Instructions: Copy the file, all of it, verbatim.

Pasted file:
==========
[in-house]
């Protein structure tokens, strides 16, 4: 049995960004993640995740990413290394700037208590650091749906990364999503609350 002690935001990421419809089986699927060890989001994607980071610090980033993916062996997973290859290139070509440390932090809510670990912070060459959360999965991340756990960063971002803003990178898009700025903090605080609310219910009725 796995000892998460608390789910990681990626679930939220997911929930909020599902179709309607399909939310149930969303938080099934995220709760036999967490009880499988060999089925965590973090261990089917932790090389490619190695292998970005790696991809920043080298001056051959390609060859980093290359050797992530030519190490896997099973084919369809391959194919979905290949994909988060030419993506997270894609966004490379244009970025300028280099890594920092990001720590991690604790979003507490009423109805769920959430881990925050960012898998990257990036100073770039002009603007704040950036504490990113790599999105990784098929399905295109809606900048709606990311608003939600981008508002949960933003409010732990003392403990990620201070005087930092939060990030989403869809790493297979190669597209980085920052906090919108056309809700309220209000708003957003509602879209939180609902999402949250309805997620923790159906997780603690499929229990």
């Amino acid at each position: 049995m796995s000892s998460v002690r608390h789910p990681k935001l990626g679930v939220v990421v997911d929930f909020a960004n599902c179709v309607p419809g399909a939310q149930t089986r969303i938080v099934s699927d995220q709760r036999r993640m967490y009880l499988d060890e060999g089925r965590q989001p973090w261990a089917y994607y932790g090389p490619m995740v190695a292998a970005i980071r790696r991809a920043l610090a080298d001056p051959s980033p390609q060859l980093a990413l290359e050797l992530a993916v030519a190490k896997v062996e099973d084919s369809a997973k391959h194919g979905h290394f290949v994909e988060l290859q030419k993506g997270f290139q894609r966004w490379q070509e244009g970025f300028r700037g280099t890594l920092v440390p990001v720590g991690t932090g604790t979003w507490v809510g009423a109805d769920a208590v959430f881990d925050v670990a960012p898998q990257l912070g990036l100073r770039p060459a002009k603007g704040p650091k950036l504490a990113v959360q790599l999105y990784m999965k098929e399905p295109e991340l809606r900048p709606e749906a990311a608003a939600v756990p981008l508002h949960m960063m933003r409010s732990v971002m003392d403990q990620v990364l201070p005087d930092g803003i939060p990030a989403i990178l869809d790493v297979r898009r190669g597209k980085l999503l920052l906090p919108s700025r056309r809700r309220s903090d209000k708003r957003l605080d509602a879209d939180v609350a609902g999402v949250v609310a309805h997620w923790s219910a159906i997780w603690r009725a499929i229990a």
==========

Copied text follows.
[in-house]
């Protein structure tokens, strides 16, 4: 049995960004993640995740990413290394700037208590650091749906990364999503609350 002690935001990421419809089986699927060890989001994607980071610090980033993916062996997973290859290139070509440390932090809510670990912070060459959360999965991340756990960063971002803003990178898009700025903090605080609310219910009725 796995000892998460608390789910990681990626679930939220997911929930909020599902179709309607399909939310149930969303938080099934995220709760036999967490009880499988060999089925965590973090261990089917932790090389490619190695292998970005790696991809920043080298001056051959390609060859980093290359050797992530030519190490896997099973084919369809391959194919979905290949994909988060030419993506997270894609966004490379244009970025300028280099890594920092990001720590991690604790979003507490009423109805769920959430881990925050960012898998990257990036100073770039002009603007704040950036504490990113790599999105990784098929399905295109809606900048709606990311608003939600981008508002949960933003409010732990003392403990990620201070005087930092939060990030989403869809790493297979190669597209980085920052906090919108056309809700309220209000708003957003509602879209939180609902999402949250309805997620923790159906997780603690499929229990």
């Amino acid at each position: 049995m796995s000892s998460v002690r608390h789910p990681k935001l990626g679930v939220v990421v997911d929930f909020a960004n599902c179709v309607p419809g399909a939310q149930t089986r969303i938080v099934s699927d995220q709760r036999r993640m967490y009880l499988d060890e060999g089925r965590q989001p973090w261990a089917y994607y932790g090389p490619m995740v190695a292998a970005i980071r790696r991809a920043l610090a080298d001056p051959s980033p390609q060859l980093a990413l290359e050797l992530a993916v030519a190490k896997v062996e099973d084919s369809a997973k391959h194919g979905h290394f290949v994909e988060l290859q030419k993506g997270f290139q894609r966004w490379q070509e244009g970025f300028r700037g280099t890594l920092v440390p990001v720590g991690t932090g604790t979003w507490v809510g009423a109805d769920a208590v959430f881990d925050v670990a960012p898998q990257l912070g990036l100073r770039p060459a002009k603007g704040p650091k950036l504490a990113v959360q790599l999105y990784m999965k098929e399905p295109e991340l809606r900048p709606e749906a990311a608003a939600v756990p981008l508002h949960m960063m933003r409010s732990v971002m003392d403990q990620v990364l201070p005087d930092g803003i939060p990030a989403i990178l869809d790493v297979r898009r190669g597209k980085l999503l920052l906090p919108s700025r056309r809700r309220s903090d209000k708003r957003l605080d509602a879209d939180v609350a609902g999402v949250v609310a309805h997620w923790s219910a159906i997780w603690r009725a499929i229990a």